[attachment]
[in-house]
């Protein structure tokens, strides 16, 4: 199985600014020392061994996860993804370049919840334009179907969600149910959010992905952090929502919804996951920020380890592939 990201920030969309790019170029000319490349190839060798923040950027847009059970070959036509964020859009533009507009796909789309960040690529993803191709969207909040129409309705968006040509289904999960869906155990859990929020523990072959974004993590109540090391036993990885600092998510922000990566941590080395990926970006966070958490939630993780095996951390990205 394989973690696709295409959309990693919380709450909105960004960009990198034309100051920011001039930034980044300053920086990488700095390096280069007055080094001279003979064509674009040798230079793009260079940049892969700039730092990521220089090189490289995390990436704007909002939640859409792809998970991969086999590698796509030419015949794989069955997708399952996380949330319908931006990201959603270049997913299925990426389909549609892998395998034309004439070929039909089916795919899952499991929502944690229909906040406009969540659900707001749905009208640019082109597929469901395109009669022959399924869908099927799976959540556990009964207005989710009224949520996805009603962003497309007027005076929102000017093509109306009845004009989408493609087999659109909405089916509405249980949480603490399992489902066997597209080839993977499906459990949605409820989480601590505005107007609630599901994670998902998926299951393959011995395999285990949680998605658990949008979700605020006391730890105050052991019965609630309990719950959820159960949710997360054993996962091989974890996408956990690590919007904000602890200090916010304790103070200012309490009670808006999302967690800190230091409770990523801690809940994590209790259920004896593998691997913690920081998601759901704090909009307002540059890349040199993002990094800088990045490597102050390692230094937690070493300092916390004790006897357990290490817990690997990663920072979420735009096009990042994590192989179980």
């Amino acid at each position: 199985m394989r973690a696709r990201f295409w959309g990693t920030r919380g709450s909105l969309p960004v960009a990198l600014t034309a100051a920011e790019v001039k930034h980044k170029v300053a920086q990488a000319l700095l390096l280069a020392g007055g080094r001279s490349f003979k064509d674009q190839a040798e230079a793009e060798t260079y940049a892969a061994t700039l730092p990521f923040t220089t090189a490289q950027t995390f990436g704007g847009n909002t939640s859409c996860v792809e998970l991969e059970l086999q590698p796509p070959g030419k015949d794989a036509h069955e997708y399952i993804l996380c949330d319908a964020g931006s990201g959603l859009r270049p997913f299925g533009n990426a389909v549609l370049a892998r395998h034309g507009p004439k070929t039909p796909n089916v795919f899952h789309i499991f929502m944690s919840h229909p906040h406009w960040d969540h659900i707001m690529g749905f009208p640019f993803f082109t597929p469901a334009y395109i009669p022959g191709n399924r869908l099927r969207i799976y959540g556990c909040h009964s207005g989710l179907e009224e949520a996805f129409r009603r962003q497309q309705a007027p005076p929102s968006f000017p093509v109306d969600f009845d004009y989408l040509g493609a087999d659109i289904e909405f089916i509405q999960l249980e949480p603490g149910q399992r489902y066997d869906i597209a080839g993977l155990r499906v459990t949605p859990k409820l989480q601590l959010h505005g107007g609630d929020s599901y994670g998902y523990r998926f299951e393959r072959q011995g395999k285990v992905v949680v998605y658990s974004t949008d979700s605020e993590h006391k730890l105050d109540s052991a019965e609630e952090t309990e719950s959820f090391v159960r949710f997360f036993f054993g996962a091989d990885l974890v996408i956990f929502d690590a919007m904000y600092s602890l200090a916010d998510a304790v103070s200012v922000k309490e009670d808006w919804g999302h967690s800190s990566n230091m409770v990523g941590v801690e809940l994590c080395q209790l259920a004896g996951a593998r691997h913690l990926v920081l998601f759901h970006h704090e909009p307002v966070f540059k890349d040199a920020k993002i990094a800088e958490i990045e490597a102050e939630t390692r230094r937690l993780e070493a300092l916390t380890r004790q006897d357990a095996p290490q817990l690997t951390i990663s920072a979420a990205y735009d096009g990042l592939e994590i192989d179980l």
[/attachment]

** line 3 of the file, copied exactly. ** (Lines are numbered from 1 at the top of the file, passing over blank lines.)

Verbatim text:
């Amino acid at each position: 199985m394989r973690a696709r990201f295409w959309g990693t920030r919380g709450s909105l969309p960004v960009a990198l600014t034309a100051a920011e790019v001039k930034h980044k170029v300053a920086q990488a000319l700095l390096l280069a020392g007055g080094r001279s490349f003979k064509d674009q190839a040798e230079a793009e060798t260079y940049a892969a061994t700039l730092p990521f923040t220089t090189a490289q950027t995390f990436g704007g847009n909002t939640s859409c996860v792809e998970l991969e059970l086999q590698p796509p070959g030419k015949d794989a036509h069955e997708y399952i993804l996380c949330d319908a964020g931006s990201g959603l859009r270049p997913f299925g533009n990426a389909v549609l370049a892998r395998h034309g507009p004439k070929t039909p796909n089916v795919f899952h789309i499991f929502m944690s919840h229909p906040h406009w960040d969540h659900i707001m690529g749905f009208p640019f993803f082109t597929p469901a334009y395109i009669p022959g191709n399924r869908l099927r969207i799976y959540g556990c909040h009964s207005g989710l179907e009224e949520a996805f129409r009603r962003q497309q309705a007027p005076p929102s968006f000017p093509v109306d969600f009845d004009y989408l040509g493609a087999d659109i289904e909405f089916i509405q999960l249980e949480p603490g149910q399992r489902y066997d869906i597209a080839g993977l155990r499906v459990t949605p859990k409820l989480q601590l959010h505005g107007g609630d929020s599901y994670g998902y523990r998926f299951e393959r072959q011995g395999k285990v992905v949680v998605y658990s974004t949008d979700s605020e993590h006391k730890l105050d109540s052991a019965e609630e952090t309990e719950s959820f090391v159960r949710f997360f036993f054993g996962a091989d990885l974890v996408i956990f929502d690590a919007m904000y600092s602890l200090a916010d998510a304790v103070s200012v922000k309490e009670d808006w919804g999302h967690s800190s990566n230091m409770v990523g941590v801690e809940l994590c080395q209790l259920a004896g996951a593998r691997h913690l990926v920081l998601f759901h970006h704090e909009p307002v966070f540059k890349d040199a920020k993002i990094a800088e958490i990045e490597a102050e939630t390692r230094r937690l993780e070493a300092l916390t380890r004790q006897d357990a095996p290490q817990l690997t951390i990663s920072a979420a990205y735009d096009g990042l592939e994590i192989d179980l």